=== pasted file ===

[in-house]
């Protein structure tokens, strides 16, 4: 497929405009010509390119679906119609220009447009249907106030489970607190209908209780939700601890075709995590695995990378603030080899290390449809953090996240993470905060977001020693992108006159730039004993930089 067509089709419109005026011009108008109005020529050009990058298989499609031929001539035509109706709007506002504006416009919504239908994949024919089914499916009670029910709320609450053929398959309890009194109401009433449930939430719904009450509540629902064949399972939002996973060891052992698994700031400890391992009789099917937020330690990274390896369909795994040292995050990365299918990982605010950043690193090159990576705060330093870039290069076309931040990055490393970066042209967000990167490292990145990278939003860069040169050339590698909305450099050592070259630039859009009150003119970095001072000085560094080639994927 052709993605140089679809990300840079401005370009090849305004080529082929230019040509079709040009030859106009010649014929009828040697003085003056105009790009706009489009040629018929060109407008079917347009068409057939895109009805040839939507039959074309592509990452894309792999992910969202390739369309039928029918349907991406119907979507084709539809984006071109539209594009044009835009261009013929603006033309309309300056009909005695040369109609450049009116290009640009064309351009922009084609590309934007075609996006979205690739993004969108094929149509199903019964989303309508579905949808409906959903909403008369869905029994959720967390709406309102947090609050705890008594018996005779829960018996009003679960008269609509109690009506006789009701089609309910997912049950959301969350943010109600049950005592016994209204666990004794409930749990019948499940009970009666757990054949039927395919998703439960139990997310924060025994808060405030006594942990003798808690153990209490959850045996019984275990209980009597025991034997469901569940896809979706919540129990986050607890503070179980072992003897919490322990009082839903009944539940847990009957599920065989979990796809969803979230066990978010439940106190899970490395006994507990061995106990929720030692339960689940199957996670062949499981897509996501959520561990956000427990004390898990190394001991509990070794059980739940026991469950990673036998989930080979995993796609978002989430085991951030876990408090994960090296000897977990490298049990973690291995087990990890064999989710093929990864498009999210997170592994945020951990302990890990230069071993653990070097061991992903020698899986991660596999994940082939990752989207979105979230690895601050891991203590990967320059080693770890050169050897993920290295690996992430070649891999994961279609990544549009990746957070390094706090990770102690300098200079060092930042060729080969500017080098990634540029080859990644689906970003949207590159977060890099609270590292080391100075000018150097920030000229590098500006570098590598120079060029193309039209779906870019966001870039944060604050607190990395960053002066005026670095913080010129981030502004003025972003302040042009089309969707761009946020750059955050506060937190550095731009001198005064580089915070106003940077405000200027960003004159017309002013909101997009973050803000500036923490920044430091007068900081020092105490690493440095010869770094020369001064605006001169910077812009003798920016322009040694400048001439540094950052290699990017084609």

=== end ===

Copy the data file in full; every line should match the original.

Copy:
[in-house]
């Protein structure tokens, strides 16, 4: 497929405009010509390119679906119609220009447009249907106030489970607190209908209780939700601890075709995590695995990378603030080899290390449809953090996240993470905060977001020693992108006159730039004993930089 067509089709419109005026011009108008109005020529050009990058298989499609031929001539035509109706709007506002504006416009919504239908994949024919089914499916009670029910709320609450053929398959309890009194109401009433449930939430719904009450509540629902064949399972939002996973060891052992698994700031400890391992009789099917937020330690990274390896369909795994040292995050990365299918990982605010950043690193090159990576705060330093870039290069076309931040990055490393970066042209967000990167490292990145990278939003860069040169050339590698909305450099050592070259630039859009009150003119970095001072000085560094080639994927 052709993605140089679809990300840079401005370009090849305004080529082929230019040509079709040009030859106009010649014929009828040697003085003056105009790009706009489009040629018929060109407008079917347009068409057939895109009805040839939507039959074309592509990452894309792999992910969202390739369309039928029918349907991406119907979507084709539809984006071109539209594009044009835009261009013929603006033309309309300056009909005695040369109609450049009116290009640009064309351009922009084609590309934007075609996006979205690739993004969108094929149509199903019964989303309508579905949808409906959903909403008369869905029994959720967390709406309102947090609050705890008594018996005779829960018996009003679960008269609509109690009506006789009701089609309910997912049950959301969350943010109600049950005592016994209204666990004794409930749990019948499940009970009666757990054949039927395919998703439960139990997310924060025994808060405030006594942990003798808690153990209490959850045996019984275990209980009597025991034997469901569940896809979706919540129990986050607890503070179980072992003897919490322990009082839903009944539940847990009957599920065989979990796809969803979230066990978010439940106190899970490395006994507990061995106990929720030692339960689940199957996670062949499981897509996501959520561990956000427990004390898990190394001991509990070794059980739940026991469950990673036998989930080979995993796609978002989430085991951030876990408090994960090296000897977990490298049990973690291995087990990890064999989710093929990864498009999210997170592994945020951990302990890990230069071993653990070097061991992903020698899986991660596999994940082939990752989207979105979230690895601050891991203590990967320059080693770890050169050897993920290295690996992430070649891999994961279609990544549009990746957070390094706090990770102690300098200079060092930042060729080969500017080098990634540029080859990644689906970003949207590159977060890099609270590292080391100075000018150097920030000229590098500006570098590598120079060029193309039209779906870019966001870039944060604050607190990395960053002066005026670095913080010129981030502004003025972003302040042009089309969707761009946020750059955050506060937190550095731009001198005064580089915070106003940077405000200027960003004159017309002013909101997009973050803000500036923490920044430091007068900081020092105490690493440095010869770094020369001064605006001169910077812009003798920016322009040694400048001439540094950052290699990017084609």